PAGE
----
The Internet and Anonymity

But that period of innocence seems so long ago. Our world has changed in so many ways over the last few decades. Technology has permeated into every activity and we’re always “on the clock” trying to get things accomplished quicker and more efficiently. We are overly-connected and the insta-snap-google-face-tweeting-blogging-websurfing-fakenews-suffocation by the volume of available media is the central focus of life in today. Communication has a different meaning; we type rather than speak; we text rather than engage in conversation. Phone calls are almost an annoyance and voicemail is passé. Even the term friend has a new meaning, as does the term follower. There are new languages popping up almost daily, consisting of abbreviations, memes, and emoji’s combined with video and photographs, all courtesy of the world wide web of connectivity we call the internet.

The internet is responsible for a global shift in the way we do business, the way we shop, and especially the way we communicate. It’s a level playing field, so to speak, where everyone can know your name or no one at all. Users can be anonymous or have an entire different persona that their real life. There is one part make-believe, one part technology, and one part imagination all rolled up into a fast-moving freight train of advancement with no engineer or brakeman. It has empowered free speech, even if some of that speech is filled with vitriol and hate. It has created bomb-throwing trolls who get pleasure in attacking others; sometimes just for fun, other times to support an agenda. It’s brought out a new level of vulgarity, crudeness, and lack of candor. It has emboldened many people to type things that their moral compass would have stopped if they wanted to actually speak it. Yet, that same moral compass doesn’t stop them from typing it. What’s worse is that it seems to have erased or seriously blurred both the concepts of apologizing and also forgiving those who’ve offended us in some way or another. The inflammatory rhetoric and retaliation that often follows is a growing cancerous tumor that’s threatening the fabric of our humanity. It sounds dramatic when written down, but unfortunately it’s firmly rooted in fact; the internet has released the nasty side of many people.

Humanity is Changing

Humanity, a word we often take for granted, is quite simplistic; it’s the condition of being human; as opposed to being an animal or a plant perhaps. There really isn’t a word which defines the opposite of humanity, but most people seem to understand the concept. When we allow ourselves to sink lower and lower in how we treat our fellow human being, it’s said to be a collective act of dehumanizing society. Apologies and forgiveness, are two things which can help to bring us into balance, yet from observations, it appears we have lost our will to do either. Now some readers may interject at this point and cite sincerity as another important aspect of both apology and forgiveness and I’d have to agree that it does play a significant role. Also, if people were nicer to one another and not say harmful things to others in the first place could be considered a key thing, but that’s an entirely different topic and one that would require several volumes to prepare a valid storyline for.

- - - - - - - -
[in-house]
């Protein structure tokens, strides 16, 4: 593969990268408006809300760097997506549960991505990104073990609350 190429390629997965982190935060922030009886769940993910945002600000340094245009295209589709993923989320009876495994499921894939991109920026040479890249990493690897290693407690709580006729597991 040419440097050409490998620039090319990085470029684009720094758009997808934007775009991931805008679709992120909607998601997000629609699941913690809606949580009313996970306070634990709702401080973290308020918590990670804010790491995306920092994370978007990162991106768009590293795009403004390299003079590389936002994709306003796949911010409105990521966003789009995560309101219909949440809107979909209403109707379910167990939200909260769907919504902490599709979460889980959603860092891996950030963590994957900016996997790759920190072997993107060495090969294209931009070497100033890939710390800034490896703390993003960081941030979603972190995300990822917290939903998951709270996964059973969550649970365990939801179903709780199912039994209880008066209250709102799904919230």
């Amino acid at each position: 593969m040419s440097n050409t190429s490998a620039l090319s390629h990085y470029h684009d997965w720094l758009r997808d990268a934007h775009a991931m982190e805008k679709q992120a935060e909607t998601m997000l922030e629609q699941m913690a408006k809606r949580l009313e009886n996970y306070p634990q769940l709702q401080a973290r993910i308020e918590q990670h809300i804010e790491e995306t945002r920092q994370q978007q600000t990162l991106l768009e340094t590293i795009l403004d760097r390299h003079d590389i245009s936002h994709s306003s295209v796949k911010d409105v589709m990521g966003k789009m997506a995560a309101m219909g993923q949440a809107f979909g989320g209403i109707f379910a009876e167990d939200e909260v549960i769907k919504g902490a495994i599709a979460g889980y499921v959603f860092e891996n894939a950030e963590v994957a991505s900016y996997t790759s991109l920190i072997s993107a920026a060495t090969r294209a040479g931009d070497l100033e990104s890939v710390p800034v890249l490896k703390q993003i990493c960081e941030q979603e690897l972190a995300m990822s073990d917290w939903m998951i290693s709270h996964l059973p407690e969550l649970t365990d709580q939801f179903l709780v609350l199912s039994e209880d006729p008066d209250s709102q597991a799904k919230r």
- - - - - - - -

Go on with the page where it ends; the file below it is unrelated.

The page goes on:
In trying to analyze different opinions on whether forgive and forget is a still a valid concept I came across multiple lines of thinking. I read numerous articles on-line and even asked some of the people I work with how they viewed things. The most commonly cited responses were connected to religion and especially had ties to Christianity and the Christian Bible. In summary, I was informed that those who follow Christianity taught to follow in the footsteps of their Deity, a man who supposedly always saw the good in people and was said to have forgiven even those who crucified him. I don’t know how many people living in the world today could mimic that level of forgiveness. So, I don’t really put much faith in Christians or any other religious group to always act in a forgiving way. Another viewpoint would interpret forgiveness as nothing more than a romanticized sentiment expressed only to “smooth things over” and not to really correct any wrong doing. In many instances, keeping the peace, rises to a higher level of importance than anyone’s actual feelings.

Still others focus on the forget part rather than the forgiveness part. This belief appears to run strong in the world today, as can be seen day after day on any random internet chat room. Statements made more than a decade ago are dredged up and injected into the narrative; often being used as a proverbial “kill shot” for someone trying to defend themselves. One example of this is Joy-Ann Reid, a MSNBC host, who is under attack daily for things she posted on her blog more than ten years ago. The internet doesn’t forget and neither do people who feel they have been scorned or damaged. There are countless numbers of additionally theories, but when aggregated, they seem to all point towards an unexpected outcome. The world really doesn’t care about forgiving or forgetting but sees apologies as a necessary but also inconsequential thing. The mob rules mentality of social media is much more concerned with taking scalps and getting people silenced than it does with getting an actual sincere apology. And if we spend some time in deep thought, maybe this is the way it’s always been and we failed to pay attention to them. Maybe the entire premise of even trying to apologize is a waste of time, since the offended party isn’t likely to forgive or forget. The following list contains 6 different areas where theoretical walls are built where neither forgiveness nor forgetting comes easy, or at all.